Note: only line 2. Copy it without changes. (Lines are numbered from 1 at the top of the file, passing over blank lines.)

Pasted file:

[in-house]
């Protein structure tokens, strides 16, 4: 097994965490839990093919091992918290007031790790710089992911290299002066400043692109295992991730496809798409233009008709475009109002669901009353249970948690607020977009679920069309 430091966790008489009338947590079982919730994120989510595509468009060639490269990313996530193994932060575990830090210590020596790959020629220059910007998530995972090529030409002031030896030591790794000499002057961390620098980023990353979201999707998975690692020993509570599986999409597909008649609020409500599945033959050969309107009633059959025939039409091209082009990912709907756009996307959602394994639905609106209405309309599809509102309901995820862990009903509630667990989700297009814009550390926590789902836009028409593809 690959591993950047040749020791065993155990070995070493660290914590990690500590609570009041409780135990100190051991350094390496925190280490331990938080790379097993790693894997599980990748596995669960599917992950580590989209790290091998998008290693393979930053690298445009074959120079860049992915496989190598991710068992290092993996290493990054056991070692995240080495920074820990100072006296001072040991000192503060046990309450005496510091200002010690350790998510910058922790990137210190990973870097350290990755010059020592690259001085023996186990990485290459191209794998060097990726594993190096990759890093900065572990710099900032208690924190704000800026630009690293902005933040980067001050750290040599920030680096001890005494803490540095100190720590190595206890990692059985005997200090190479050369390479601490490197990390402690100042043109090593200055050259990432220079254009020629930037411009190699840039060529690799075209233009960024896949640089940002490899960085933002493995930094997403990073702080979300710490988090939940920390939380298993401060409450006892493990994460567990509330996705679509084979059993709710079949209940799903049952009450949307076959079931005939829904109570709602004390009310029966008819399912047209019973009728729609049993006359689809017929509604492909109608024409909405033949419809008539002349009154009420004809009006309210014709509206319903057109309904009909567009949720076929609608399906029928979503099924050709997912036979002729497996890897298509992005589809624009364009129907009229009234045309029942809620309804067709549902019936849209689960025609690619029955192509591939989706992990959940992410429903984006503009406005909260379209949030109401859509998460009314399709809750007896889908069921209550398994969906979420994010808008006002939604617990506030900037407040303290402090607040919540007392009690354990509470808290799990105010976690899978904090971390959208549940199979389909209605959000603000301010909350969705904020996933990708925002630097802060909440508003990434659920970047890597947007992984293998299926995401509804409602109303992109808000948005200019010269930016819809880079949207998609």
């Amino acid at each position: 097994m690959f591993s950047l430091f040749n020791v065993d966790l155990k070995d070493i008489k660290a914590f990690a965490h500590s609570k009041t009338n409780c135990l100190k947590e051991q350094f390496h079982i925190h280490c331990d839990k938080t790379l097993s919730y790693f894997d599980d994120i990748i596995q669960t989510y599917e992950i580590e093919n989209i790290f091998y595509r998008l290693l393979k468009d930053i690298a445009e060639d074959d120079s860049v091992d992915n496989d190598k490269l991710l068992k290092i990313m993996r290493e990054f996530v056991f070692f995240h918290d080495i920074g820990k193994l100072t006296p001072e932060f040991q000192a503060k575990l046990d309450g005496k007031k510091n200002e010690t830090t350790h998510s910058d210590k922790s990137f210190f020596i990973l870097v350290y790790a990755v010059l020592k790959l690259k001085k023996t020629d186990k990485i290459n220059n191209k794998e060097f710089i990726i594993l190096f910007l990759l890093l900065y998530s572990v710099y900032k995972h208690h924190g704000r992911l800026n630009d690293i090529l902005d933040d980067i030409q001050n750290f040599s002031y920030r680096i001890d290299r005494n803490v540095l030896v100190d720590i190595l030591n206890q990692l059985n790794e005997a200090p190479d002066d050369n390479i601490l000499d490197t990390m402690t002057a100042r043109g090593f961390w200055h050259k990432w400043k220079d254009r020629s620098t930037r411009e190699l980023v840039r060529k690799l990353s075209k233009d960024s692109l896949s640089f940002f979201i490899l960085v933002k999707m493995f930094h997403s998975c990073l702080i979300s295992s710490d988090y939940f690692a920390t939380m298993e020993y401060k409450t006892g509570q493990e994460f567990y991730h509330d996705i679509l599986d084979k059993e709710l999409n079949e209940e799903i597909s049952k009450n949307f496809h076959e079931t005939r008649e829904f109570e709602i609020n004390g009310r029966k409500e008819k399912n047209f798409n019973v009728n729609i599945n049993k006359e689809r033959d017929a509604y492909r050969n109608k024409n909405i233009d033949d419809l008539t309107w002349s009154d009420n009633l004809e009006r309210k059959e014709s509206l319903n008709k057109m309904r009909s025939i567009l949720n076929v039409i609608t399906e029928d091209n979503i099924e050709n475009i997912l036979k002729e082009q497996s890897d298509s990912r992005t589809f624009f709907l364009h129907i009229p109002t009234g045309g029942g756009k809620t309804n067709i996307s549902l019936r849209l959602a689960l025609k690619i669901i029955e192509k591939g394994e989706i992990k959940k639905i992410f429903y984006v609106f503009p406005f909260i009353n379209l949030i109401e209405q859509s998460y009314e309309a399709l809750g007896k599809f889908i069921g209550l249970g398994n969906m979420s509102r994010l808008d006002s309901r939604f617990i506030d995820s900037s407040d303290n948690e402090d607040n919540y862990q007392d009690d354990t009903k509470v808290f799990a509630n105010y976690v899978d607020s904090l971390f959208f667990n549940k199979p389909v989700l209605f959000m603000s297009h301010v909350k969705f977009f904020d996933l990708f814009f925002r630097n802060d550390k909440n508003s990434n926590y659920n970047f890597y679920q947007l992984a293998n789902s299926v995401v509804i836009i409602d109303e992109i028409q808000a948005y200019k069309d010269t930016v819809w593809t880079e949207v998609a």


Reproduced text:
């Protein structure tokens, strides 16, 4: 097994965490839990093919091992918290007031790790710089992911290299002066400043692109295992991730496809798409233009008709475009109002669901009353249970948690607020977009679920069309 430091966790008489009338947590079982919730994120989510595509468009060639490269990313996530193994932060575990830090210590020596790959020629220059910007998530995972090529030409002031030896030591790794000499002057961390620098980023990353979201999707998975690692020993509570599986999409597909008649609020409500599945033959050969309107009633059959025939039409091209082009990912709907756009996307959602394994639905609106209405309309599809509102309901995820862990009903509630667990989700297009814009550390926590789902836009028409593809 690959591993950047040749020791065993155990070995070493660290914590990690500590609570009041409780135990100190051991350094390496925190280490331990938080790379097993790693894997599980990748596995669960599917992950580590989209790290091998998008290693393979930053690298445009074959120079860049992915496989190598991710068992290092993996290493990054056991070692995240080495920074820990100072006296001072040991000192503060046990309450005496510091200002010690350790998510910058922790990137210190990973870097350290990755010059020592690259001085023996186990990485290459191209794998060097990726594993190096990759890093900065572990710099900032208690924190704000800026630009690293902005933040980067001050750290040599920030680096001890005494803490540095100190720590190595206890990692059985005997200090190479050369390479601490490197990390402690100042043109090593200055050259990432220079254009020629930037411009190699840039060529690799075209233009960024896949640089940002490899960085933002493995930094997403990073702080979300710490988090939940920390939380298993401060409450006892493990994460567990509330996705679509084979059993709710079949209940799903049952009450949307076959079931005939829904109570709602004390009310029966008819399912047209019973009728729609049993006359689809017929509604492909109608024409909405033949419809008539002349009154009420004809009006309210014709509206319903057109309904009909567009949720076929609608399906029928979503099924050709997912036979002729497996890897298509992005589809624009364009129907009229009234045309029942809620309804067709549902019936849209689960025609690619029955192509591939989706992990959940992410429903984006503009406005909260379209949030109401859509998460009314399709809750007896889908069921209550398994969906979420994010808008006002939604617990506030900037407040303290402090607040919540007392009690354990509470808290799990105010976690899978904090971390959208549940199979389909209605959000603000301010909350969705904020996933990708925002630097802060909440508003990434659920970047890597947007992984293998299926995401509804409602109303992109808000948005200019010269930016819809880079949207998609």